States Victorious On Chemicals Despite Massive Chemical Industry Opposition
September 26, 2013
Advocating for safer chemicals in the states can be a tough fight. Often states are up against big money, opponents who don't play fair, and messy politics. But we are still winning. In fact, policies that protect communities from toxic chemicals have been enacted in over 34 states. And those wins have led to protections well beyond the borders of those states.
A few weeks ago, the Center for Pubic Integrity released a jaw-dropping report on the American Chemistry Council's lobbying activities in the states. Backed by a $100 million annual budget, the chemical industry's lobby had their fingers in just about every state legislature considering policy to regulate toxic chemicals this year.
So yes, there can be big money against us, which can make for a harrowing path to victory at times. But states, backed by consumer demand, are continuing to win. Here are some recent highlights from the states:
- Vermont passed the first-ever ban on two forms of toxic Tris flame retardants in home furniture.
- Minnesota passed the first-ever ban on formaldehyde in children's personal care products, and also passed a ban on BPA in children's food packaging.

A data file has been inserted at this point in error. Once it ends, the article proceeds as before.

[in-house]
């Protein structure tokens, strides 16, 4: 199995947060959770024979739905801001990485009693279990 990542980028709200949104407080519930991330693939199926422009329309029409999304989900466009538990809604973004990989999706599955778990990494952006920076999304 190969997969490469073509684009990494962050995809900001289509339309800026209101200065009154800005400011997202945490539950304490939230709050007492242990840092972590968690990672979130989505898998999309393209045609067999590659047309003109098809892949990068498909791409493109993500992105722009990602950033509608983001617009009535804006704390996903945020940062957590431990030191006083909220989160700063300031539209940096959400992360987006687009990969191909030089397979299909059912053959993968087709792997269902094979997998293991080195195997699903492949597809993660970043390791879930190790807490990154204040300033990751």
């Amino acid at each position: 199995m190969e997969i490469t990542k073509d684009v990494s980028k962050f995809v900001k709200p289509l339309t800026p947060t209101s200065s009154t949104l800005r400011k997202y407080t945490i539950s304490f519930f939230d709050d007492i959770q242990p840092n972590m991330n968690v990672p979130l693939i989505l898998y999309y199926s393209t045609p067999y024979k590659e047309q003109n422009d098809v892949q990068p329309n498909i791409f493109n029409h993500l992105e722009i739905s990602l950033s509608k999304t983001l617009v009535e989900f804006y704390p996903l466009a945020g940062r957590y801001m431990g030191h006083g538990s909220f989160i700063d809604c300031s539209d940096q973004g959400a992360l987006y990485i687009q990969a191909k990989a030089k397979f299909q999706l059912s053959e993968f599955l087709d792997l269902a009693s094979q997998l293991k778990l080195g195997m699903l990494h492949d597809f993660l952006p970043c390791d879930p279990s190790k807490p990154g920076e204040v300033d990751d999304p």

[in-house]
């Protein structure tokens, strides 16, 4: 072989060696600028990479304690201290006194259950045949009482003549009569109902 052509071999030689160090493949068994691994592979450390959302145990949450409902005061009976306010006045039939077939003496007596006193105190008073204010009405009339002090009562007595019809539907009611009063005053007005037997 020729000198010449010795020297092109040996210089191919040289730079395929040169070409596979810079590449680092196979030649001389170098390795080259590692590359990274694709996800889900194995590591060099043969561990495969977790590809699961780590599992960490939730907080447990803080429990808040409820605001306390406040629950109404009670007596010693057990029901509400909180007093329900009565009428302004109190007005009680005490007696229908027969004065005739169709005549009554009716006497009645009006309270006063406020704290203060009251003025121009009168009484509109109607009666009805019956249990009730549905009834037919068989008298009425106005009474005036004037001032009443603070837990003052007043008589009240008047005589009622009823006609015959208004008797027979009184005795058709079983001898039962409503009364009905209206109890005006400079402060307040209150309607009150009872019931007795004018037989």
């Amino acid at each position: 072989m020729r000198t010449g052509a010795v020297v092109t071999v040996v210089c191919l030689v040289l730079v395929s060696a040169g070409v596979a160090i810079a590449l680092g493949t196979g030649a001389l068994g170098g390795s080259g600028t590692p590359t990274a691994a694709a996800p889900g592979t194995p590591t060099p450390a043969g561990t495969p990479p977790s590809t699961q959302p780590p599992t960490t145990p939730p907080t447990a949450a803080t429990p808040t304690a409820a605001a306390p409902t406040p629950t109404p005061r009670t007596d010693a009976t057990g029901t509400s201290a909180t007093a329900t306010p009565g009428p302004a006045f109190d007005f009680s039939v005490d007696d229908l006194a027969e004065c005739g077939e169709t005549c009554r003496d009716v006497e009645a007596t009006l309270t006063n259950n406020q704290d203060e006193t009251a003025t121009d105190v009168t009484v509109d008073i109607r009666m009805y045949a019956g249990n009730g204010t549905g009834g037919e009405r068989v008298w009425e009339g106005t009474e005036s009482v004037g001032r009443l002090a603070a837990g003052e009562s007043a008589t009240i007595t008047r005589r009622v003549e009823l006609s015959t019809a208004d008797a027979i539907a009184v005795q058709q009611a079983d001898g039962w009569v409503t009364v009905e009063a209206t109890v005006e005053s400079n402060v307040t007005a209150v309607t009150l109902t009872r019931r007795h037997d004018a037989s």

- Maine overcame massive ACC influence to ban BPA in baby food containers, after identifying safer alternatives to the hormone disrupter.
- Washington required product manufacturers to reveal the toxic chemicals in more than 5,000 children's products.
- Nevada adopted a ban on BPA in baby food and infant formula containers.
- California is on the verge of adopting new regulations to require companies to identify safer chemicals and materials for use in consumer products.
These victories, some small and some big, are creating a safer world. They require companies to stop using harmful chemicals. And they send a message to the marketplace that toxic chemicals aren't welcome, no matter how much industry pushes—and it's a message companies are starting to hear.
As we've seen before, wins in one state can encourage other states to adopt their own versions of these policies. And once there is a critical mass of state victories, the federal government starts to take notice and take action. We wouldn't have a federal phase out of Deca-BDE flame retardants, or a FDA ban on BPA in baby bottles, without strong precedents from the states.
Of course state health advocates have lost state legislative fights this year too. But those states are coming back in 2014 stronger than ever, determined to protect public health. Ultimately, the state drumbeat, backed by citizen demand, will drown out ACC and their allies, and we'll have safer chemicals for our kids and our world.
As we've seen before, wins in one state can encourage other states to adopt their own versions of these policies. And once there is a critical mass of state victories, the federal government starts to take notice and take action.